AdviceIQ Articles

  • Planning for Your Lifestyle

    How you arrange your financial life is important. But so is how you live your life. The second part is too often neglected in financial planning. Would you rather own your own business? Travel more? Write a novel?

  • Variable Annuity: Good Idea?

    A friend recently asked me a simple but thought provoking question: What type of person is a variable annuity a good product for? 

    My friend’s “financial guy” was pushing her to invest a substantial portion of her investable assets into a variable annuity that was coincidently offered by his employer. 

  • Not All Win in the Market

    If you read the financial press, you might believe that everyone makes money in the stock market when values climb and that everyone loses money when values fall.

    Makes sense, of course, because every investor can earn the returns of, say, the Standard & Poor’s 500 by snapping up a low-cost index fund that tracks the S&P 500.

  • Real-life Advisors Are Better

    Face-to-face contact is vital when you make a financial plan. Recently, several advisory firms sprang up that offer financial advice over the Web or the phone. The idea is that these robo-advisors charge less than advisors offering in-person service. Well, you get what you pay for.

    Last month’s column de-bunked the myth that advisors were only for the rich. You can get a good flesh-and-blood advisor who charges a very reasonable fee.

  • The Good Side of Getting Old

    Yes, there are good things about being old, such as increased happiness, less stress, better marriages and deeper friendships. You seldom hear that: People tend to focus on the negatives of aging.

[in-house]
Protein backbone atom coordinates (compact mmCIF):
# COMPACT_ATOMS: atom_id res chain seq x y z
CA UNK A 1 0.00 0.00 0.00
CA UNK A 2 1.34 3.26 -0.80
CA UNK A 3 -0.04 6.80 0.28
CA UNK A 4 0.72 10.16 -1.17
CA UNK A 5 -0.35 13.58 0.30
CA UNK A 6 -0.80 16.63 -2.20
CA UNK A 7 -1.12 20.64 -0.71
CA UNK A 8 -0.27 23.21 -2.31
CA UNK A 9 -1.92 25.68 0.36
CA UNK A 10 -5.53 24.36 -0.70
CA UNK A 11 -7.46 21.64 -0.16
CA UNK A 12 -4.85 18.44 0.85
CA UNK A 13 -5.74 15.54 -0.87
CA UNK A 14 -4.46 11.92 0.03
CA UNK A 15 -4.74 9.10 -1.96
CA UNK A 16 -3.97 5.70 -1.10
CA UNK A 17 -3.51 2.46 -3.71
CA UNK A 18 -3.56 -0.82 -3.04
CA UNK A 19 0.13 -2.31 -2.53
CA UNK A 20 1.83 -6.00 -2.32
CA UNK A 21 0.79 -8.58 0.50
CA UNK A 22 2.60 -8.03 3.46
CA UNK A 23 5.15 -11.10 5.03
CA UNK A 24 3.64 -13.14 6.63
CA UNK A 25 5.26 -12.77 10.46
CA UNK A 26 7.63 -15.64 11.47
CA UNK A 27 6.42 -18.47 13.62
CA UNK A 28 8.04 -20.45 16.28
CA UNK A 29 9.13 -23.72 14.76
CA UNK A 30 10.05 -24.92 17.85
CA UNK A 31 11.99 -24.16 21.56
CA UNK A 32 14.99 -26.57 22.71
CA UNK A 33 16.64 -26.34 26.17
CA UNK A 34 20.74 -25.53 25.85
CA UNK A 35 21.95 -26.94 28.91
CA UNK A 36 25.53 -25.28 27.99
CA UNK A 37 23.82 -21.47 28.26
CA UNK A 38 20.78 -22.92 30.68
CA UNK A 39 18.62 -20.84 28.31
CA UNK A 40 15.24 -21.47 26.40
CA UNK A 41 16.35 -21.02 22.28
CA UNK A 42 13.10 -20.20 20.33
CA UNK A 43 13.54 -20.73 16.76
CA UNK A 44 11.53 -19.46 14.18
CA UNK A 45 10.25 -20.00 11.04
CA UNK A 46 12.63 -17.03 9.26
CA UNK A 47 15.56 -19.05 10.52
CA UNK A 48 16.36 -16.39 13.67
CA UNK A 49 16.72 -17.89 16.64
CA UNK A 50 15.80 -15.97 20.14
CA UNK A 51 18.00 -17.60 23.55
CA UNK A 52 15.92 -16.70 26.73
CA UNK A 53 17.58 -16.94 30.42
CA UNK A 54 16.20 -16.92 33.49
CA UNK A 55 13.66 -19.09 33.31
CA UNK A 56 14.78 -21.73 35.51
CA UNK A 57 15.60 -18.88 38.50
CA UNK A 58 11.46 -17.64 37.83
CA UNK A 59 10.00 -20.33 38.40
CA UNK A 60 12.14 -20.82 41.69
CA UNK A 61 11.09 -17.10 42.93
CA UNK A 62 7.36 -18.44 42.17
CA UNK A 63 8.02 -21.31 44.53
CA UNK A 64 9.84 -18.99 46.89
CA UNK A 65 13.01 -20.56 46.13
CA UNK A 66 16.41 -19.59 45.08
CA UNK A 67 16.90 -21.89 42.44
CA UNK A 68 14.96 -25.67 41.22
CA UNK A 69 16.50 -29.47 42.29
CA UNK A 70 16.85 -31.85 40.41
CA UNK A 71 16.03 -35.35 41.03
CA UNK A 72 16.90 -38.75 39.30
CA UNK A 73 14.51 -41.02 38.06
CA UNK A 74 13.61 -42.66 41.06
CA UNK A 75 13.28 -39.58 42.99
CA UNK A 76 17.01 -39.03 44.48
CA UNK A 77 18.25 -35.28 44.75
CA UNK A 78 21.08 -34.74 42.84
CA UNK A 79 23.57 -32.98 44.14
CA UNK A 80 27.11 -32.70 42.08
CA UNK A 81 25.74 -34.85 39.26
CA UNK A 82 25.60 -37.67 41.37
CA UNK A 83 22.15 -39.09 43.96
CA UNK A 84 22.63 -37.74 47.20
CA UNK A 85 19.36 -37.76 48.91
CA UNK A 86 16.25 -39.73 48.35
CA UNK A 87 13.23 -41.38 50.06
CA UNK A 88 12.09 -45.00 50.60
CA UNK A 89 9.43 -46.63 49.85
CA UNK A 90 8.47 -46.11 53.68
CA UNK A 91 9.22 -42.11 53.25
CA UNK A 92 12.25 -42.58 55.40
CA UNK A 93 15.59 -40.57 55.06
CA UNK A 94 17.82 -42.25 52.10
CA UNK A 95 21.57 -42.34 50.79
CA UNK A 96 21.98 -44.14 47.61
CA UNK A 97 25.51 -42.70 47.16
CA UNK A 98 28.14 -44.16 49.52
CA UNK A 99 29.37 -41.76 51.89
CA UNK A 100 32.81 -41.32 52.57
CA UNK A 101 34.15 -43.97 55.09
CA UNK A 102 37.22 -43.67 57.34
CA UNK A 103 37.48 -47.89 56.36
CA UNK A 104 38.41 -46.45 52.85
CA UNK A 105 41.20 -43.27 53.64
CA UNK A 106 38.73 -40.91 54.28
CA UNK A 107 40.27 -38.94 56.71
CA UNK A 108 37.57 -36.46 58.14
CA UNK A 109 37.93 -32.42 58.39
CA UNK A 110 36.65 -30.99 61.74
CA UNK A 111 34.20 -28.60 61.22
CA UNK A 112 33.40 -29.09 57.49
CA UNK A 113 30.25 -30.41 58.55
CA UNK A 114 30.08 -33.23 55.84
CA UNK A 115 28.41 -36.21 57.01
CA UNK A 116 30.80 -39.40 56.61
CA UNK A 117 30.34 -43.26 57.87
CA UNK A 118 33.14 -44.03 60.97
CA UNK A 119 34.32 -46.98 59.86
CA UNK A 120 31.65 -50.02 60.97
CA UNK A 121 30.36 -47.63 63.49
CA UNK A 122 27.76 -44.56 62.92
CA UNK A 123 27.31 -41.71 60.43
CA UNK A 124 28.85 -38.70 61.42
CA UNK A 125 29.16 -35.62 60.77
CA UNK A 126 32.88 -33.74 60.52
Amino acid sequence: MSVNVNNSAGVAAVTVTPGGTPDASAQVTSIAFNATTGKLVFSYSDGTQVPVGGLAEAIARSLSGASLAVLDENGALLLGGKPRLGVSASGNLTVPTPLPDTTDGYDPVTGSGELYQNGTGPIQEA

How old is “old”? I don't know exactly, but after my recent birthday I can say that it's much older than 58. My 12-year-old son told me, “Dad, I’ve always thought of people who are over 60 as being really old. I don’t think of you as really old, so guess I will need to redefine what is old.”

  • Start Social Security Too Soon?

    Social Security officials often encourage starting benefits as soon as you are eligible. But they can’t counsel you on filing strategies. Convenient for them but inconvenient for those who don’t know the ins and outs of filing and may file too early in life.

    If you or someone you know started benefits early, strategies exist to still enhance monthly benefit checks or even let the recipient take a job without losing benefits. Knowing the filing rules helps maximize retirement income.

  • This Age of Low Expectations

    Observing today’s global economy is like watching Adam Sandler’s best movie. It’s horrible, but it could be worse.

    Consider what passes for improvement today:

  • Why Write an Ethical Will

    A traditional will or a trust transfers material possessions. An ethical will bequeaths wisdom, vision, values, life lessons, moral guidelines and personal reflections to family members and other loved ones.

    Ethical wills have roots in religious traditions. Elaine Tiller at Baptist Senior Adult Ministries in Washington, D.C., counsels:  “Ethical wills are windows into the souls of those who write them. It is this that makes them so cherished by family members from generation to generation.”

  • Investing in Entrepreneurs

    Not all your investments should be in established companies. Investing in young businesses, while more risky than in long-time stalwarts, can be very rewarding. Today’s powerhouses started small.

    Our daughter Kathryn has decided to become an entrepreneur. She’s going to work for a start-up company in Boston – EverTrue, which creates mobile apps to help connect colleges with their alumni. She was working as a consultant for Deloitte Consulting, a long-established enterprise.

  • Have Some Bonds, Not All Bonds

    Braving the market – any segment of the market – requires braving ups and downs. Real security remains an illusion. Most smart investors realize that.

    I recently read something distressing in Jason Zweig’s Wall St. Journal column, however. In “Here Comes the Next Hot Emerging Market: the U.S.,” Zweig writes that according to Morningstar, investors have pulled $22 billion from U.S. stock funds and added $339 billion to bond funds in the last year.


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